A little while later one of the dogs started getting restless. Hubby and I were sat in recliner seats, Eedy was stood rocking from side to side (as is the norm for him). Hubby looked up:

Hubby: Eedy – let the dogs out will you?
Eedy: Ok

A little while later –

Chrissie: Eedy – let the dogs back in
Eedy: Ok

All so normal – yet worlds apart from the ‘normal’ of the care home. We’ve just had a conversation about shopping tomorrow – Eedy has the choice of coming with us or stopping home alone. There is no risk (and no risk assessment). He’ll be cool. He’s 25 years of age and can use a phone if he needs to.

But in Social Care world he’s never left alone. His tablets are never left out and every prompt is translated by him as a nag. Before coming home he hadn’t washed for over 3 weeks. The area manager asked him if he bathed here. He replied ‘Chrissie wouldn’t let me come downstairs if I didn’t wash’ – not true, but happy he respects my standards! When I raised it on the way home he said ‘you can’t make me’ I replied that I neither couldn’t nor wouldn’t but, we are family so why would we engage in such fights? He didn’t have an answer. And he’ll shower tomorrow morning before I see him. Without doubt.

How social care lets down the introverted carers

It’s nothing to do with the stereotypical characteristic of ‘being British’ it’s about personalities. It’s not even about ‘not wanting to make a fuss’. It’s about patiently waiting for the professionals to do their job. Unfortunately, when the social workers are overstretched and their job becomes a continual fire-fight the introverts are left behind. The crisis has either passed, or become the norm.

I speak (well, blog) only from my own personal experience. My girl has a social worker – she’s ‘been in the system’ for the last 14 years (children and adult learning disability services) since her mother (my sister) died. Her main disabilities are due to sensory and processing differences. She’s not ‘complex care’ or ‘challenging behaviour’. No cause for alarm there then. My husband and I are both 20 years plus working and training social care staff – so we know the system.

In the last 14 years the social work team have seen my girl and me probably about 8 times. And that’s being generous. Certainly not annually – in fact she hasn’t seen a social worker for the last 4 years. There was a three year gap before that, and eighteen months before that….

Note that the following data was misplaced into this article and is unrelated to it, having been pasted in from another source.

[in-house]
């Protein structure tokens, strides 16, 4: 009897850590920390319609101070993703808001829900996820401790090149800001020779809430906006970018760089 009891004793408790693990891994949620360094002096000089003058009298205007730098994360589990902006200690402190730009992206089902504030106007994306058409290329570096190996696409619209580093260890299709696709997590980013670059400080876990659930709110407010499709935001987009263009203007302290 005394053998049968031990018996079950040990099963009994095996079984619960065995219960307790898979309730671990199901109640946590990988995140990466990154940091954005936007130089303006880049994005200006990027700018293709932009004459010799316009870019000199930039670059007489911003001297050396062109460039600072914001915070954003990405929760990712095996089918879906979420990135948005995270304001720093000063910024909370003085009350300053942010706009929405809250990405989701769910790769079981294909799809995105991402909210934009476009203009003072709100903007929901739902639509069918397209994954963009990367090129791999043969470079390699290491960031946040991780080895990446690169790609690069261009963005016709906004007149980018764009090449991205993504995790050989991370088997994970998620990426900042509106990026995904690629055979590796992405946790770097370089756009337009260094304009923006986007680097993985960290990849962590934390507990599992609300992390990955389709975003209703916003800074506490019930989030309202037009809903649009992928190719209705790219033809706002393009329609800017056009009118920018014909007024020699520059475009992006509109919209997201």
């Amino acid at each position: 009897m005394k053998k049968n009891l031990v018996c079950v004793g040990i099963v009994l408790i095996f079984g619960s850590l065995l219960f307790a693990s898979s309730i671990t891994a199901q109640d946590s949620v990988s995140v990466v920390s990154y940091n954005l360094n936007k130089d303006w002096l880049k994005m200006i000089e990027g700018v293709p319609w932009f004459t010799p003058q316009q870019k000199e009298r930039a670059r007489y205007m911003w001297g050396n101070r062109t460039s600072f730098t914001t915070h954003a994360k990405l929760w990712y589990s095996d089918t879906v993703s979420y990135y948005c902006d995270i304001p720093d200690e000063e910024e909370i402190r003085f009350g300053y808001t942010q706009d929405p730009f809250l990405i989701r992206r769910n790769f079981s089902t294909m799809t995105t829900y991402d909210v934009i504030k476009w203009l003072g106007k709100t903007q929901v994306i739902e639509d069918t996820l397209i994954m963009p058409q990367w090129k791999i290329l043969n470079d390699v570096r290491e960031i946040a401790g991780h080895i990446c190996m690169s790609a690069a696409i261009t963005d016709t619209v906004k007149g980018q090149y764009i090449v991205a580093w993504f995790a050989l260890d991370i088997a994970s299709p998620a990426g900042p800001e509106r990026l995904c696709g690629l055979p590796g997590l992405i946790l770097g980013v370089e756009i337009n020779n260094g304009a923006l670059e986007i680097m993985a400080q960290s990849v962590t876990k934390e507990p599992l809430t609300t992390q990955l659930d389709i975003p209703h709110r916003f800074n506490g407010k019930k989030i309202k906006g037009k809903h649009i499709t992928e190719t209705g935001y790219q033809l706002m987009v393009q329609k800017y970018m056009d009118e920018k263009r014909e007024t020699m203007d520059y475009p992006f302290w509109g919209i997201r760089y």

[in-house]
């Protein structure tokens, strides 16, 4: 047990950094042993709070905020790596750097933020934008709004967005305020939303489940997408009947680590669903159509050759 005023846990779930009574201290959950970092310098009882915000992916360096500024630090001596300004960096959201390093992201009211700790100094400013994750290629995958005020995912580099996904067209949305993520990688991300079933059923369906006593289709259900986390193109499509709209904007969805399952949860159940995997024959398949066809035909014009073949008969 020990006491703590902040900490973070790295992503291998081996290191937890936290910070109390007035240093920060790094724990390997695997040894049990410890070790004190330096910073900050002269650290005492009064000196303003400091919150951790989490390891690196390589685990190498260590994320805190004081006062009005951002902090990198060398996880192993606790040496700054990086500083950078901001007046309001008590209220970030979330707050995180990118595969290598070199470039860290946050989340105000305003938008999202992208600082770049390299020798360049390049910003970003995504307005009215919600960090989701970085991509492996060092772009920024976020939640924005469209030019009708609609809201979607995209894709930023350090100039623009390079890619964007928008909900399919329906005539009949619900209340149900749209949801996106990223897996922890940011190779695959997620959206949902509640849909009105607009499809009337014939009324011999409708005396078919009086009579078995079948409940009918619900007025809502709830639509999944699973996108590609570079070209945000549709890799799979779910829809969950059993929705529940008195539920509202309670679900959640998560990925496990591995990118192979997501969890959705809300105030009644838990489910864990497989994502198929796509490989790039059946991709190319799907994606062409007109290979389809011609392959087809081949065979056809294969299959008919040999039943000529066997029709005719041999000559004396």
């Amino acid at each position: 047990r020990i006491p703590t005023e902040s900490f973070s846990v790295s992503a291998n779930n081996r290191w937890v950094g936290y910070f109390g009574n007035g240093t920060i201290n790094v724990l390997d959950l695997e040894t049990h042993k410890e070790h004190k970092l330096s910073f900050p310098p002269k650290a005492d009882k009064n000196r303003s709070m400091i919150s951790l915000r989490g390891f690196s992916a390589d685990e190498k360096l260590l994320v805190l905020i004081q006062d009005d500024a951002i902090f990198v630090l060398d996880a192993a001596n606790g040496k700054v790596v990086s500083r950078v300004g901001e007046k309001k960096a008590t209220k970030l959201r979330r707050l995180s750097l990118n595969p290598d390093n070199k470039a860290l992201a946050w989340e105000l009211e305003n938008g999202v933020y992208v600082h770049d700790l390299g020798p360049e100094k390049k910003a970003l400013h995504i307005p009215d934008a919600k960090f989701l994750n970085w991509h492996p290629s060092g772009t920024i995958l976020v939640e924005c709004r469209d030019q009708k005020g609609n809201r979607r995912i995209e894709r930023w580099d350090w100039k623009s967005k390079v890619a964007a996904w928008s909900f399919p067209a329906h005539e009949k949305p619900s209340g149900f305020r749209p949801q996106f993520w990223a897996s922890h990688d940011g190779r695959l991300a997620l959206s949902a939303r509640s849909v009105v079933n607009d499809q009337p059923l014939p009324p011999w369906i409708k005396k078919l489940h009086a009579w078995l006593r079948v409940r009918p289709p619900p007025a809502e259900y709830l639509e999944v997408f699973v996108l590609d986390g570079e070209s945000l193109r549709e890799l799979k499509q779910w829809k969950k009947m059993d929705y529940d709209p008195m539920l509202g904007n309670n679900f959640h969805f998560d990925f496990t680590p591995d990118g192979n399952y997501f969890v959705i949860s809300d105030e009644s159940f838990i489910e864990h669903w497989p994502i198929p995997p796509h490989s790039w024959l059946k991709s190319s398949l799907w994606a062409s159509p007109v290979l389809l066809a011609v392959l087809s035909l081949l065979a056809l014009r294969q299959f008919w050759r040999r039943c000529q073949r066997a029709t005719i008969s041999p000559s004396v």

It’s scary how the potential for issues to escalate is not addressed, how support is neglected unless ‘bumped’ up the list of priority (or not).

At one meeting (an emergency planning meeting for my nephew) I was read a report stating that I was demanding and the social worker reported that she was highly concerned that ‘[Mogs’] placement’ was breaking down – “not if, but when” was read out, with dour face totally unaffected by my tears of anger and disbelief.

I was read this report when my girl was 9 (some 9 months after she moved in with me) but no one had visited us in months, either before, during or after this report was written, or even in the seven months following it’s public airing…And this was not long after the horrendous death of Victoria Climbie, and the atrocious court case that followed. During this time social services talked at length about ‘lesson’s learned’. And although Mogs wasn’t (in my opinion) at any risk, her file was full of opinionated comments relating to my then husband’s mental ill health, my (alleged by them) continual financial requests (which were in fact for a kinship allowance) and ludicrously about me being seen driving around town in a brand new green car! (Of which never occurred – unless I have a double).

I’ve had numerous occasions when I’ve felt I don’t know what to do, I’ve raised concerns regarding potential serious safeguarding issues, we’ve had educational and currently have major employment issues. I’ve allowed the system to ‘put me off’. And feel we’ve become the bottom priority. Because I’ve spoken, hinted, made concerned comments and not complained, shouted or screamed. Not because I don’t think I need to, but because it’s not my way. I’m essentially an introvert.